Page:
Quenching oil is pumped to the quenching chamber through an opening around the outer diameter of the lower die. As the Chambers around the workpiece are filled, the quenching oil flows out of the top. If the tooling is designed properly, the best overall effect can be obtained by adjusting the direction of the quench oil spill workpiece. The extended opening at the outlet can be adjusted to restrict the flow of quench oil, or it can be opened completely for maximum flow, depending on the requirements of the part. The lower die is composed of a number of different grooved concentric rings
The maximum flow rate can be obtained by rotation, or the flow direction can be restricted to the quenching oil at the bottom of the part. During quenching, precise adjustment of these characteristics helps to minimize distortion due to uneven heat dissipation. In the quenching cycle, it is also possible to change the flow rate and duration of the quench oil by timing segments, in order to establish a well-defined quenching process for specific parts.
The lower die table is usually mounted on the cross-section of the rod and driven by hydraulic or pneumatic pistons. There is a CAM in the lower die assembly for adjusting the independent ring. By driving the CAM, these individual rings will be dished or tapered to better fit the required part geometry (see Figure 8).In order to establish proper contact with the quenched workpiece, a gasket is required below each ring. Another advantage of this structure is that the gasket can be cut and installed in a relatively fast and easy way. The proper support of parts is a key aspect of pressure quenching, in which die design plays a key role.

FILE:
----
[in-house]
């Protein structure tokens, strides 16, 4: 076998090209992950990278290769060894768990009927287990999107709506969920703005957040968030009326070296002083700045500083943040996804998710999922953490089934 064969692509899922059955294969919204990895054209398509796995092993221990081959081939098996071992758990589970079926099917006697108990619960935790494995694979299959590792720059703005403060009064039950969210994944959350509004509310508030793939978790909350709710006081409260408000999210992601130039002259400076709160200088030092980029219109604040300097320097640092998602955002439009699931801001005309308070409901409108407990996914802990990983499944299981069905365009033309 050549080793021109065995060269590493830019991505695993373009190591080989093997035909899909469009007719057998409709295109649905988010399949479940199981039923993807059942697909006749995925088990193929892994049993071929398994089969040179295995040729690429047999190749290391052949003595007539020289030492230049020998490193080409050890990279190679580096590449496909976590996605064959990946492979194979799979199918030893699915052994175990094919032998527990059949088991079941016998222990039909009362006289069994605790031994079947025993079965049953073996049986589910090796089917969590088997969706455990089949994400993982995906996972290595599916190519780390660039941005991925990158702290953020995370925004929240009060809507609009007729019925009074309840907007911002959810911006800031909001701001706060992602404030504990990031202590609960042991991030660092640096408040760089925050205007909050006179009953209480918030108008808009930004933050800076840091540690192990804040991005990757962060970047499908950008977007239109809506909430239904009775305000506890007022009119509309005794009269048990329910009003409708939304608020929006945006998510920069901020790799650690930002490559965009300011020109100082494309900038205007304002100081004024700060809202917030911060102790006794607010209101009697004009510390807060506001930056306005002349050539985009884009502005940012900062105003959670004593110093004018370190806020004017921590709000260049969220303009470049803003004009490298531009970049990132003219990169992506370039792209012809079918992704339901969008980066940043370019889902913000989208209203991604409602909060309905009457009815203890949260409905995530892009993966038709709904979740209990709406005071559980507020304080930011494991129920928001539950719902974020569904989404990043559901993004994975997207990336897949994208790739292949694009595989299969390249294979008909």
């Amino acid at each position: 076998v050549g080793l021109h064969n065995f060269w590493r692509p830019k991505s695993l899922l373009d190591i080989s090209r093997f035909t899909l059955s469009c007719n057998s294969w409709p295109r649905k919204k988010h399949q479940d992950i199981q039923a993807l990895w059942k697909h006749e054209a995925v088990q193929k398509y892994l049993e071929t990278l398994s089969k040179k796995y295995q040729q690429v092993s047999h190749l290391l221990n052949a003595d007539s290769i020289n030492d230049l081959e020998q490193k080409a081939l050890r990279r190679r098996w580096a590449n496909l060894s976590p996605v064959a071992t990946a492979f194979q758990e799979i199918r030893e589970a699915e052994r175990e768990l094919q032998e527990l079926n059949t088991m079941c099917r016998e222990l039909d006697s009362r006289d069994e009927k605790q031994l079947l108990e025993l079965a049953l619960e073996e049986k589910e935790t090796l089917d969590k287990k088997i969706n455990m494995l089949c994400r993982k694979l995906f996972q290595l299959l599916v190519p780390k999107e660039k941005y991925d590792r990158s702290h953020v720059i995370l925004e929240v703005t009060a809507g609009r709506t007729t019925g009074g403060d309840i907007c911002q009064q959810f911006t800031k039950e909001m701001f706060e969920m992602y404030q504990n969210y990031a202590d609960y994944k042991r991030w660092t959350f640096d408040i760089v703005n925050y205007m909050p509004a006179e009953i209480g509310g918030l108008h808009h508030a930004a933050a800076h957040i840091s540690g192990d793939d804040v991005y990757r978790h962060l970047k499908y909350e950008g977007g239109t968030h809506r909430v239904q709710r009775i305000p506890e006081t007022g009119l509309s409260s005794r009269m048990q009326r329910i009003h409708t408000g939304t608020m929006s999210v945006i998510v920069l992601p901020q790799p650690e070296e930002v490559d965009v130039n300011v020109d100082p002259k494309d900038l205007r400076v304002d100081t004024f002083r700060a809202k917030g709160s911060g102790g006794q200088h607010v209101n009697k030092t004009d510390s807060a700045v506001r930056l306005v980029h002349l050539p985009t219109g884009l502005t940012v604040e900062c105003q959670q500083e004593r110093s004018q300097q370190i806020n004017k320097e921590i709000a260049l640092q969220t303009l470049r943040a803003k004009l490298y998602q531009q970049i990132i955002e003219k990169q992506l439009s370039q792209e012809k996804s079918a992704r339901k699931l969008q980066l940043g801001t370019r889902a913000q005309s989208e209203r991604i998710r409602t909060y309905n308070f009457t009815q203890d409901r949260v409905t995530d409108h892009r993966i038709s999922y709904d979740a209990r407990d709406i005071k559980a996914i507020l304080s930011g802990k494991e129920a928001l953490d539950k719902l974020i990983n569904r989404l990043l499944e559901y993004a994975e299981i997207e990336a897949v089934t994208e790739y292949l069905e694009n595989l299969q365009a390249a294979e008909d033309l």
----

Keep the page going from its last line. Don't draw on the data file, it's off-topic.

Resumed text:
▲ FIG. 8:
a) Schematic diagram of the mechanism used to control the dish
This mechanism allows the lower die inner ring to be raised
Or lower (tighten) to compensate for the dishing error
b) Real die Assembly
It shows how to control the rise of this mechanism
Or lower independent rotary table with grooved ring
The oil quenching process consists of three basic stages:
1) In the initial vapor film stage, the oil vaporizes as soon as it touches the part, forming a vapor barrier around the part that ACTS as an effective insulating layer.
2) In the vapor transmission stage, the quench oil passes through the vapor layer and the heat transfer speed is faster.
3) In the convective stage, heat dissipation is mainly achieved through convective heat transfer.